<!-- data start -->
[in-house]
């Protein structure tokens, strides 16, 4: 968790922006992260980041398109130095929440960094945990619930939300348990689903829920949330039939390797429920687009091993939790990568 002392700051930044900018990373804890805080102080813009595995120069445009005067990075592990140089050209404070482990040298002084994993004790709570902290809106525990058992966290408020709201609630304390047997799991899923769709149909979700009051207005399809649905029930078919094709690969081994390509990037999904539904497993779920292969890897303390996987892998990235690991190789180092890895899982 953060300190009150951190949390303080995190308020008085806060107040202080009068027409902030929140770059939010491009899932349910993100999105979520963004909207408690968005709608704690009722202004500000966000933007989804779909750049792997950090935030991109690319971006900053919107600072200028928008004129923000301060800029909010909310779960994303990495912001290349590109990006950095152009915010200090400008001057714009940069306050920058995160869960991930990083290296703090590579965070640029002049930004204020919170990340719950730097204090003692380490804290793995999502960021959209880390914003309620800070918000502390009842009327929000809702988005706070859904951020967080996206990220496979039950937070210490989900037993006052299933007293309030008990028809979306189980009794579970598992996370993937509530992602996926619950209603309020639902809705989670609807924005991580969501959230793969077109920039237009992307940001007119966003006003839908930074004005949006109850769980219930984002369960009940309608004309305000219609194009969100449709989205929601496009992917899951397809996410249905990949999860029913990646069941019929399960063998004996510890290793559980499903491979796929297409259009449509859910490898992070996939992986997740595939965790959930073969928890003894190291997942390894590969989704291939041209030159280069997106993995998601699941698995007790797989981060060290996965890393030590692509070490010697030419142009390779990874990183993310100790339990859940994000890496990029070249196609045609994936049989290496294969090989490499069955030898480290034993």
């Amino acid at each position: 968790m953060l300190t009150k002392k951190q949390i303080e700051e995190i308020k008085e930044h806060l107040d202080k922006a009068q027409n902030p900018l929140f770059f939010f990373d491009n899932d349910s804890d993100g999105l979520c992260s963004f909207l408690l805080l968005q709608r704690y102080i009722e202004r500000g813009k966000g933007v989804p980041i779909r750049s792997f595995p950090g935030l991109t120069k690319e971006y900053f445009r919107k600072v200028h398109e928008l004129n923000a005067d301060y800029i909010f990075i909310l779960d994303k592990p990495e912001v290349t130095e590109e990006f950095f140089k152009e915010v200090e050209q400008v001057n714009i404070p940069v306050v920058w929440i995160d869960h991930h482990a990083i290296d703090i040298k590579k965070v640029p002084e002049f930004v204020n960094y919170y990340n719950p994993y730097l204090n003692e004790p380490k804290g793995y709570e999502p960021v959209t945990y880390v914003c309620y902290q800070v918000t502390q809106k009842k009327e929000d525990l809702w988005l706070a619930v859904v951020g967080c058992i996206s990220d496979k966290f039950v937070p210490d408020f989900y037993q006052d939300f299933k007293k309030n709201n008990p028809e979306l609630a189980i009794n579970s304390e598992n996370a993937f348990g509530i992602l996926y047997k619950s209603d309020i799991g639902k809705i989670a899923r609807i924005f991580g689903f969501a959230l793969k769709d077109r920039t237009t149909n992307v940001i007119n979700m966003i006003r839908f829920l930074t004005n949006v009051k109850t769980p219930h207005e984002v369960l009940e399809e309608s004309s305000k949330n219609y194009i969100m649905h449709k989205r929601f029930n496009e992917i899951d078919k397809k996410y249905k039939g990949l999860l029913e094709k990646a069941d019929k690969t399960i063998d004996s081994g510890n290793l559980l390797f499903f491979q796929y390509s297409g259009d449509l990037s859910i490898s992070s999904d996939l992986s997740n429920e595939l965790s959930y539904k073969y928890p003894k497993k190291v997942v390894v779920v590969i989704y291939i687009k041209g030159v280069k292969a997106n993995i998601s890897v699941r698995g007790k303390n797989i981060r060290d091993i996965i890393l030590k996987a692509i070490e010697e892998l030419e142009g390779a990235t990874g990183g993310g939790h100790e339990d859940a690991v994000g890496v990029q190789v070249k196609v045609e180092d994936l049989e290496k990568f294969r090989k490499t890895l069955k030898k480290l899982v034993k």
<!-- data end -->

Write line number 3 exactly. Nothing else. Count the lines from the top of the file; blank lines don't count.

């Amino acid at each position: 968790m953060l300190t009150k002392k951190q949390i303080e700051e995190i308020k008085e930044h806060l107040d202080k922006a009068q027409n902030p900018l929140f770059f939010f990373d491009n899932d349910s804890d993100g999105l979520c992260s963004f909207l408690l805080l968005q709608r704690y102080i009722e202004r500000g813009k966000g933007v989804p980041i779909r750049s792997f595995p950090g935030l991109t120069k690319e971006y900053f445009r919107k600072v200028h398109e928008l004129n923000a005067d301060y800029i909010f990075i909310l779960d994303k592990p990495e912001v290349t130095e590109e990006f950095f140089k152009e915010v200090e050209q400008v001057n714009i404070p940069v306050v920058w929440i995160d869960h991930h482990a990083i290296d703090i040298k590579k965070v640029p002084e002049f930004v204020n960094y919170y990340n719950p994993y730097l204090n003692e004790p380490k804290g793995y709570e999502p960021v959209t945990y880390v914003c309620y902290q800070v918000t502390q809106k009842k009327e929000d525990l809702w988005l706070a619930v859904v951020g967080c058992i996206s990220d496979k966290f039950v937070p210490d408020f989900y037993q006052d939300f299933k007293k309030n709201n008990p028809e979306l609630a189980i009794n579970s304390e598992n996370a993937f348990g509530i992602l996926y047997k619950s209603d309020i799991g639902k809705i989670a899923r609807i924005f991580g689903f969501a959230l793969k769709d077109r920039t237009t149909n992307v940001i007119n979700m966003i006003r839908f829920l930074t004005n949006v009051k109850t769980p219930h207005e984002v369960l009940e399809e309608s004309s305000k949330n219609y194009i969100m649905h449709k989205r929601f029930n496009e992917i899951d078919k397809k996410y249905k039939g990949l999860l029913e094709k990646a069941d019929k690969t399960i063998d004996s081994g510890n290793l559980l390797f499903f491979q796929y390509s297409g259009d449509l990037s859910i490898s992070s999904d996939l992986s997740n429920e595939l965790s959930y539904k073969y928890p003894k497993k190291v997942v390894v779920v590969i989704y291939i687009k041209g030159v280069k292969a997106n993995i998601s890897v699941r698995g007790k303390n797989i981060r060290d091993i996965i890393l030590k996987a692509i070490e010697e892998l030419e142009g390779a990235t990874g990183g993310g939790h100790e339990d859940a690991v994000g890496v990029q190789v070249k196609v045609e180092d994936l049989e290496k990568f294969r090989k490499t890895l069955k030898k480290l899982v034993k």